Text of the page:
- Take shorter rest periods between sets. Keeping the cardiovascular system elevated and not letting muscles fully recover between sets will impose a greater demand on the muscles
- Perform more reps per set. This is an obvious one, the simplest way to do more work is to literally do more reps, or more set, or more exercises
- Focus on contracting the muscle as hard as possible, rather than just moving the weight from A to B. You can use momentum, and other muscle groups to move the weights, or you can focus only on using the target muscle as much as possible. Using the right muscles will give a greater training effect
- Keep tension in the muscle at all times by not quite locking out at the end. For example, keep tension on the quads during squats by never fully straightening the legs as you stand up, get within an inch of straight legs, and then go down for another rep
- Complete the entire workout in less time. Higher tempo workouts create more metabolic demand. Try to do the same workout as last time, but finish it in less time and you have progressed – this is great for doing more work without increasing wear and tear on joints that more weight or more exercises would bring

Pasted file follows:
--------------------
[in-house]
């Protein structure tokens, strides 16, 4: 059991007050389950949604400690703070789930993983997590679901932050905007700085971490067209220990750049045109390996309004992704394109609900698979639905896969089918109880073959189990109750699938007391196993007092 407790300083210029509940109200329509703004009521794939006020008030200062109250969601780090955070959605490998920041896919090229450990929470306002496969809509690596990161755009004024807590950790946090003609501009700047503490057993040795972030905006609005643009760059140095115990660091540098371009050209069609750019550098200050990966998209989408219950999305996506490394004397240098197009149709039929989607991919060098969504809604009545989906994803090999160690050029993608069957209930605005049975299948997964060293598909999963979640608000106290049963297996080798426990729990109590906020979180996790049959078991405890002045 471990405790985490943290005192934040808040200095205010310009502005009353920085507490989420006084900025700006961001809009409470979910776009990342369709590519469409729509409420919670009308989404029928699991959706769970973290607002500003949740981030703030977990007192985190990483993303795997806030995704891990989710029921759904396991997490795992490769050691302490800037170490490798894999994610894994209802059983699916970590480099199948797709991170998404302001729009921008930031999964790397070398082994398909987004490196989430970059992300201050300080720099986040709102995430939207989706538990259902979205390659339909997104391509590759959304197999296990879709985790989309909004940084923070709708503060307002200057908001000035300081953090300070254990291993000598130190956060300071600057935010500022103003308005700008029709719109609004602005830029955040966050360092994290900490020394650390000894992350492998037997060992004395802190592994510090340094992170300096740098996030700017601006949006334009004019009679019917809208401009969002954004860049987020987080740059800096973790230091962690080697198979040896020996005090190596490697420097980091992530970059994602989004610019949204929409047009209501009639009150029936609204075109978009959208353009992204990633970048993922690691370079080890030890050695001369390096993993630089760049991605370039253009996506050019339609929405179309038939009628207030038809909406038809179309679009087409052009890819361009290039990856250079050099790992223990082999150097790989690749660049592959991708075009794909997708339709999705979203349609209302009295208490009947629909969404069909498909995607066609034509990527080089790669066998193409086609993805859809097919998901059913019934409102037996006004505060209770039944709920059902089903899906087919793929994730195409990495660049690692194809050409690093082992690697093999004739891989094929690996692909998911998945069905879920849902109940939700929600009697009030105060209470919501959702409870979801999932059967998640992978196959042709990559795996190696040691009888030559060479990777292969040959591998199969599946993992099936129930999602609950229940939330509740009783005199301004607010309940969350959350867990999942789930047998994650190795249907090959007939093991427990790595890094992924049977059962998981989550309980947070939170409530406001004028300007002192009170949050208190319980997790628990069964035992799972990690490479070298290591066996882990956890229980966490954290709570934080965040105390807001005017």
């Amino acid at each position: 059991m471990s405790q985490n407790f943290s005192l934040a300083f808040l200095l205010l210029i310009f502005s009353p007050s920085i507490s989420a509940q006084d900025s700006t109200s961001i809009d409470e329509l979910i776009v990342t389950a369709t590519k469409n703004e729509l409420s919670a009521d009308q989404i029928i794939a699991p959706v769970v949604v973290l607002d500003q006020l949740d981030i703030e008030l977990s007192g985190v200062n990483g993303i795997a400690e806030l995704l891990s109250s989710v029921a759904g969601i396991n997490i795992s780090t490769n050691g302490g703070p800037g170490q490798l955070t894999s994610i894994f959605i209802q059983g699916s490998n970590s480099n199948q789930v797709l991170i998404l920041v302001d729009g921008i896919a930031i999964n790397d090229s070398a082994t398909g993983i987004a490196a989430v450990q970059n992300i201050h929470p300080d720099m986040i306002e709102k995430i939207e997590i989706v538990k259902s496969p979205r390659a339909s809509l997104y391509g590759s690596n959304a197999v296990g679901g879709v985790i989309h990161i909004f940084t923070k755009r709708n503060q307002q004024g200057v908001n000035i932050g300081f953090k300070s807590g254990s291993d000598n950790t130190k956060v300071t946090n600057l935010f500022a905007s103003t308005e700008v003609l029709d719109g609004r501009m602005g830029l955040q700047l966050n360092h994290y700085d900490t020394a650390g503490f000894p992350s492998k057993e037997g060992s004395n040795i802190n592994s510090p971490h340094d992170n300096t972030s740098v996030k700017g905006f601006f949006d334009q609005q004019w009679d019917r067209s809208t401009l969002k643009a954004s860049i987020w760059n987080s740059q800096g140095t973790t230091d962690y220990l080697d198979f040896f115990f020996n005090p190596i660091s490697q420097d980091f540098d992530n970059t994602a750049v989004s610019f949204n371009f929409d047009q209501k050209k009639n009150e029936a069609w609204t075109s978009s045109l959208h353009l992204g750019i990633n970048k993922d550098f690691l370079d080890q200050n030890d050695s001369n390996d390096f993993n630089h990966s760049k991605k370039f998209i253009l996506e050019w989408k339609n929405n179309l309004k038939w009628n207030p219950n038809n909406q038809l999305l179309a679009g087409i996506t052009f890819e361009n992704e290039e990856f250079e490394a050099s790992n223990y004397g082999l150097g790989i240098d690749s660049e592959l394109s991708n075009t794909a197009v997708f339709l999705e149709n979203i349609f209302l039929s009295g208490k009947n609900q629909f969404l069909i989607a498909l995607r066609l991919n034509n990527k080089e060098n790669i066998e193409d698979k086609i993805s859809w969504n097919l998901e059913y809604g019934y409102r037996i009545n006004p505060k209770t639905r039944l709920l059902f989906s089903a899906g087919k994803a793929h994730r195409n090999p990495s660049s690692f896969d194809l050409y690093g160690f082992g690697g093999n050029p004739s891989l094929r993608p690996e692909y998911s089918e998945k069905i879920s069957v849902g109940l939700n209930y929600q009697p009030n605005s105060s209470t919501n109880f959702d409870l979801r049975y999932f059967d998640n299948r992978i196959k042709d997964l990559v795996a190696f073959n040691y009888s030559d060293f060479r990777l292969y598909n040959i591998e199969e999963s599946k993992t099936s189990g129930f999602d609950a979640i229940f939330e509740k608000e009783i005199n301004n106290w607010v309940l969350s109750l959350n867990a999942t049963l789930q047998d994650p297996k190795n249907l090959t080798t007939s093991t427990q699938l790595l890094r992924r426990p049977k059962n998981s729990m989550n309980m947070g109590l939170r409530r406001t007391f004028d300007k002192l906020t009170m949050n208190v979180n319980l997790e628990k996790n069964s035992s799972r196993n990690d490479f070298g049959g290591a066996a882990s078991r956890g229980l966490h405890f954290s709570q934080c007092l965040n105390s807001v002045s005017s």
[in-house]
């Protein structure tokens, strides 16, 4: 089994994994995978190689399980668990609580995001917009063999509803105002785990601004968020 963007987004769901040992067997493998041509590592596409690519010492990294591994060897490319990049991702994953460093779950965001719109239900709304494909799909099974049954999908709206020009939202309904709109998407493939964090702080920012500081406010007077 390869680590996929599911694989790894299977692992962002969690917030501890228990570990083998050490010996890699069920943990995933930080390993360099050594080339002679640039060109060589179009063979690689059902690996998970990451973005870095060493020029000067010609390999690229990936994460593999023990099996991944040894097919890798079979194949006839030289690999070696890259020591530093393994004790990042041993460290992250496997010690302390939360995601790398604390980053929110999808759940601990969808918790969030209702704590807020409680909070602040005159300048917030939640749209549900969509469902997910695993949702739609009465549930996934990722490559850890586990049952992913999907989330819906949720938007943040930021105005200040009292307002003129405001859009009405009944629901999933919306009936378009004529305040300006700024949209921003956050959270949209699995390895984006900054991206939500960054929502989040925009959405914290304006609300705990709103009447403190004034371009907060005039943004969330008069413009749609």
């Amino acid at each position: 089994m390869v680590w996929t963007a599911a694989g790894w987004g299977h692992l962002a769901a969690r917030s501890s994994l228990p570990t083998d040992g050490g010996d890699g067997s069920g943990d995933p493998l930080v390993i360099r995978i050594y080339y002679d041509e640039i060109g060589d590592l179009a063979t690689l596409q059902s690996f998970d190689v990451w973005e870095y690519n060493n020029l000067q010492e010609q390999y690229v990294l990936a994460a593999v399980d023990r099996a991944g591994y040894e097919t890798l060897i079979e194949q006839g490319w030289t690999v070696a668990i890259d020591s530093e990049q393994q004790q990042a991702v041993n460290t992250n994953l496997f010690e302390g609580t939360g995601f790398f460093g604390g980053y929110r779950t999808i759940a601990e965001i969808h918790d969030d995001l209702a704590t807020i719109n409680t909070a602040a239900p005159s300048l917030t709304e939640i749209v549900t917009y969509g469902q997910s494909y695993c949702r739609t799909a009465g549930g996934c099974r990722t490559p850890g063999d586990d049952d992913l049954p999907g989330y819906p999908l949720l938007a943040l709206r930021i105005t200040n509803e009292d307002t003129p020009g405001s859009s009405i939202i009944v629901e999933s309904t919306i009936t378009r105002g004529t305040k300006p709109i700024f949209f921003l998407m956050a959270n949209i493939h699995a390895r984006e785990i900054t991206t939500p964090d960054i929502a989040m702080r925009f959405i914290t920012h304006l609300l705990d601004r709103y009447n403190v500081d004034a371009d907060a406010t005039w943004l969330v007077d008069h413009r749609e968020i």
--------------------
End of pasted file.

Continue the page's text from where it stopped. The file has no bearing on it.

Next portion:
- Slow the tempo of lifts down. Lower the weight for 3-4 seconds on the lowering phase. Include pauses in the stretched phase, and focus on contracting the target muscle, rather than moving the weight. This will make each rep much harder, you will use less weight, but the muscles get a much greater workout
- Train to muscular failure, and then perform a couple of partial range reps. Don’t do this with a heavy weight, it could be dangerous, but if you have hit failure in the 10-12 rep range, you can try to eek out a couple of extra reps. If the weight only moves through part of the range of motion, or doesn’t even move at all, it doesn’t matter – the intention of trying to move it is still making your muscles work, and it is the work that counts
- Combine various exercises together as supersets to increase the total work demand. Doing opposing muscles will help increase the total workload done in the same amount of time. While doing two exercises for the same muscle will train the muscle to failure and increase the workload performed. For example, do a set of bench press, then jump on the pec fly machine to fully finish your chest in isolation
Programming Your Training
There is nothing wrong with desiring to hit new maxes and lift more weight. Indeed that is what makes training fun. Please do not think I am advocating against doing so.
What I am saying, is that programs which focus too heavily on lifting specific numbers, rather than on doing more accumulated work, are not the best way to go about achieving it.
You will find that by doing more work, and driving more muscle growth, you will actually get stronger quicker, and more consistently. This is especially true after you have gone through the early “newbie gains” and things start to slow down.
Focus your training on doing more work, by making it as hard as possible.